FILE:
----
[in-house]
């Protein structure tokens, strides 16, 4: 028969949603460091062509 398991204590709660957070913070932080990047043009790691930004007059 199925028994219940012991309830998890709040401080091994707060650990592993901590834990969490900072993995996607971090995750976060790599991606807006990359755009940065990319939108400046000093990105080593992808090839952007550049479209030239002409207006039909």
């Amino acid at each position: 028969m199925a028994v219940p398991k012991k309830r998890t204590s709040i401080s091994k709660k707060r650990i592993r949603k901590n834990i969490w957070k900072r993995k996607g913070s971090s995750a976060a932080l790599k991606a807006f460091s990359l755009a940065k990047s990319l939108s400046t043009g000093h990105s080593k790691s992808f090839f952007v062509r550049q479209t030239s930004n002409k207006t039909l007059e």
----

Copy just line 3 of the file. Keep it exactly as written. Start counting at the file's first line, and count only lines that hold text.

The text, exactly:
């Amino acid at each position: 028969m199925a028994v219940p398991k012991k309830r998890t204590s709040i401080s091994k709660k707060r650990i592993r949603k901590n834990i969490w957070k900072r993995k996607g913070s971090s995750a976060a932080l790599k991606a807006f460091s990359l755009a940065k990047s990319l939108s400046t043009g000093h990105s080593k790691s992808f090839f952007v062509r550049q479209t030239s930004n002409k207006t039909l007059e």